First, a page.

Gambling Disorders

Gambling is an activity in which people risk something of value on an event whose outcome is uncertain in order to win something else of value. This can be money or a physical prize. It’s often seen as a fun, social activity and it offers an adrenaline rush when things are going your way. It can also lead to mental health issues and problems with relationships. People with gambling disorders can be at risk of homelessness, legal problems and suicide. Over half the UK population takes part in some form of gambling activity. It can be enjoyable for some but for others it can harm their health and well-being, interfere with work, family and friends and affect their performance at school or at work. Problem gambling can also cause serious financial difficulties, debt and even bankruptcy.

Research has shown that gambling is an addictive behaviour and can cause psychological, emotional and behavioural problems. It can be difficult to stop gambling and it is important to seek help if you think you may have a problem. Treatments for gambling addiction include cognitive behavioural therapy (CBT), psychodynamic therapy and group therapy. Some people with gambling disorder may need family therapy. Some individuals with gambling disorders may start gambling at a young age and symptoms can appear as early as adolescence or as late as later adulthood. Certain factors such as trauma and social inequality can be risk factors for developing a gambling disorder.

It is important to balance gambling with other activities and only gamble with disposable income. It’s a good idea to set a time limit before gambling and leave the casino or betting shop when you reach this limit, whether you are winning or losing. It is also a good idea not to gamble while depressed or upset and to avoid chasing losses, as chances are that you will lose more in the long run.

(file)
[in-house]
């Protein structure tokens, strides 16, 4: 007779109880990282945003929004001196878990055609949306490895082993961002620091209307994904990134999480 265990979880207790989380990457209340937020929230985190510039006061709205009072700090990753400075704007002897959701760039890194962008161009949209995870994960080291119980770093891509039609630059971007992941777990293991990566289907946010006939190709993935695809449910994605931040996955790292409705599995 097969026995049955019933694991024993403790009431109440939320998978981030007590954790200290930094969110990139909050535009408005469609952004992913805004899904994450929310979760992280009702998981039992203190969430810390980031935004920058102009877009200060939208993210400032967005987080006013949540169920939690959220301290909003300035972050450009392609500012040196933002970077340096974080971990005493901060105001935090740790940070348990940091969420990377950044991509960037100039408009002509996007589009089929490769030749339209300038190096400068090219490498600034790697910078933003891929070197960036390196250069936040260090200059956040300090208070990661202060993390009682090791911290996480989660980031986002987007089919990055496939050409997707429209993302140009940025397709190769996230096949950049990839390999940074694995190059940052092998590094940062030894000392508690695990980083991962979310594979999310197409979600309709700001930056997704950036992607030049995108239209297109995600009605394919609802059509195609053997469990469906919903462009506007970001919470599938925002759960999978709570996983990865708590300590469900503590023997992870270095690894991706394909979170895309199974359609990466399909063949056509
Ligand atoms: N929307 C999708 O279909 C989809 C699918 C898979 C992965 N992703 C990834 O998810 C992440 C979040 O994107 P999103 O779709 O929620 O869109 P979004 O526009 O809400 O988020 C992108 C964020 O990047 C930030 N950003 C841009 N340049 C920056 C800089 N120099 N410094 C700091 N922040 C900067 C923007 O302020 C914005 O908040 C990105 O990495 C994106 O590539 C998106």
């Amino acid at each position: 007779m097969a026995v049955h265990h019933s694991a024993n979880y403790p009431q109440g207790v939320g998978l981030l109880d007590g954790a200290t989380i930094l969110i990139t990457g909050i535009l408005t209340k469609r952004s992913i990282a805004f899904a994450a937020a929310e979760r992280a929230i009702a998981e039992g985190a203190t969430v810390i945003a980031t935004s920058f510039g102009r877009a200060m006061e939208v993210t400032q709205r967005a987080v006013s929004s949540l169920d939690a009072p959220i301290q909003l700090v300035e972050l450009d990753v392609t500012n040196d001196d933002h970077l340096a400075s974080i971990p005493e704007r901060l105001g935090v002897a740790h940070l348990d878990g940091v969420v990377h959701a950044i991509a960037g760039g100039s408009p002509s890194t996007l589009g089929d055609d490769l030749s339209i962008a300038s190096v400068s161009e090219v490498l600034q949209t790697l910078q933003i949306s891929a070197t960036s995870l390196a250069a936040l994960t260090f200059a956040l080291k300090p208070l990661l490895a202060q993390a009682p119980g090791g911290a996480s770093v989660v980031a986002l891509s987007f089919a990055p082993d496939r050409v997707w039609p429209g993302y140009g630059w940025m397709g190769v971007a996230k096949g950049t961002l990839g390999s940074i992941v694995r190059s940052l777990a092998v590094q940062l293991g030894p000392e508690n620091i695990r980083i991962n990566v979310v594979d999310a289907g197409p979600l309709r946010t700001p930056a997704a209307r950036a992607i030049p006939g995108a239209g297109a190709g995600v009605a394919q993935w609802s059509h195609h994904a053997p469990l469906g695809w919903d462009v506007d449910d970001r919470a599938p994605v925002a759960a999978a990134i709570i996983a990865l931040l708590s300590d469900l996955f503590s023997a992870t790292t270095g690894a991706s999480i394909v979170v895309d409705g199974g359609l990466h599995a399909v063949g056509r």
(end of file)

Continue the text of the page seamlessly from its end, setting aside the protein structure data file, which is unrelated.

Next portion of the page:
It is a good idea to stay away from gambling sites and social media while you’re trying to recover from a gambling disorder. Instead, try a hobby or activity you enjoy and focus on other areas of your life. You can also talk to someone about your problems, ask for help or get non-judgemental support from a GamCare helpline. Some people can manage to control their gambling and some may be able to stop altogether, but for most it’s a difficult habit to break. Only one in ten people with gambling disorders receives treatment. If you’re worried about your or a loved one’s gambling, get in touch with us today. The more you know about gambling, the better decisions you’ll make. This includes knowing about the different types of gambling and how they differ. It’s a complex issue, but it’s vital to understand your own behaviour and those of the people around you. This can help you avoid a gambling disorder in the future. The good news is that there are lots of helpful resources and organisations available to you.